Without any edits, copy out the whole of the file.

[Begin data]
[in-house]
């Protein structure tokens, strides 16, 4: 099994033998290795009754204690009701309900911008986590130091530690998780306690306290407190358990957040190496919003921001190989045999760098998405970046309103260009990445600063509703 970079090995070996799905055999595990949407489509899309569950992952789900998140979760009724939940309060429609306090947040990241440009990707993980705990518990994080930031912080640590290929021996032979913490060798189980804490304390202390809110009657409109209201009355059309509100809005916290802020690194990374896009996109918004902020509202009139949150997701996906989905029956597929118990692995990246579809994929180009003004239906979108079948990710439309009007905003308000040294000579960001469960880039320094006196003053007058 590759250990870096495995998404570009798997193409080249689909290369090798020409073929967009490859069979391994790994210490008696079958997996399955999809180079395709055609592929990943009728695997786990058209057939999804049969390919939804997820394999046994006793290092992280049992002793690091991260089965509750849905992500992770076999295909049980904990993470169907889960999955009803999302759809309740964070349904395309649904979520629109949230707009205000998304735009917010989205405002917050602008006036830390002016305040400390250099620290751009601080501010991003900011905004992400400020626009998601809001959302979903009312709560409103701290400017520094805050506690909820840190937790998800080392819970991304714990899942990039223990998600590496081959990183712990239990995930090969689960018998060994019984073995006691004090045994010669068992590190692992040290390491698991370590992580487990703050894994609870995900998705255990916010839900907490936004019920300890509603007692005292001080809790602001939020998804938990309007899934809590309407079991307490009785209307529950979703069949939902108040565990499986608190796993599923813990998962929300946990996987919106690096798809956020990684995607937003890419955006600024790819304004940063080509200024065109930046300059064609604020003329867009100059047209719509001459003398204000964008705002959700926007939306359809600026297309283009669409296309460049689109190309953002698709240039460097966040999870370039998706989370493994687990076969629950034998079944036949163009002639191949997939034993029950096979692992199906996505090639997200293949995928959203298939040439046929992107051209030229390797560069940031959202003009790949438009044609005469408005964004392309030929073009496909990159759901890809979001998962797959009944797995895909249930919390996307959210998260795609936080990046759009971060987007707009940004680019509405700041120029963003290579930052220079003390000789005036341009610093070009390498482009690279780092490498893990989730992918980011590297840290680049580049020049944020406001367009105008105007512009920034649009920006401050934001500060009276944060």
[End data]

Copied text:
[in-house]
């Protein structure tokens, strides 16, 4: 099994033998290795009754204690009701309900911008986590130091530690998780306690306290407190358990957040190496919003921001190989045999760098998405970046309103260009990445600063509703 970079090995070996799905055999595990949407489509899309569950992952789900998140979760009724939940309060429609306090947040990241440009990707993980705990518990994080930031912080640590290929021996032979913490060798189980804490304390202390809110009657409109209201009355059309509100809005916290802020690194990374896009996109918004902020509202009139949150997701996906989905029956597929118990692995990246579809994929180009003004239906979108079948990710439309009007905003308000040294000579960001469960880039320094006196003053007058 590759250990870096495995998404570009798997193409080249689909290369090798020409073929967009490859069979391994790994210490008696079958997996399955999809180079395709055609592929990943009728695997786990058209057939999804049969390919939804997820394999046994006793290092992280049992002793690091991260089965509750849905992500992770076999295909049980904990993470169907889960999955009803999302759809309740964070349904395309649904979520629109949230707009205000998304735009917010989205405002917050602008006036830390002016305040400390250099620290751009601080501010991003900011905004992400400020626009998601809001959302979903009312709560409103701290400017520094805050506690909820840190937790998800080392819970991304714990899942990039223990998600590496081959990183712990239990995930090969689960018998060994019984073995006691004090045994010669068992590190692992040290390491698991370590992580487990703050894994609870995900998705255990916010839900907490936004019920300890509603007692005292001080809790602001939020998804938990309007899934809590309407079991307490009785209307529950979703069949939902108040565990499986608190796993599923813990998962929300946990996987919106690096798809956020990684995607937003890419955006600024790819304004940063080509200024065109930046300059064609604020003329867009100059047209719509001459003398204000964008705002959700926007939306359809600026297309283009669409296309460049689109190309953002698709240039460097966040999870370039998706989370493994687990076969629950034998079944036949163009002639191949997939034993029950096979692992199906996505090639997200293949995928959203298939040439046929992107051209030229390797560069940031959202003009790949438009044609005469408005964004392309030929073009496909990159759901890809979001998962797959009944797995895909249930919390996307959210998260795609936080990046759009971060987007707009940004680019509405700041120029963003290579930052220079003390000789005036341009610093070009390498482009690279780092490498893990989730992918980011590297840290680049580049020049944020406001367009105008105007512009920034649009920006401050934001500060009276944060």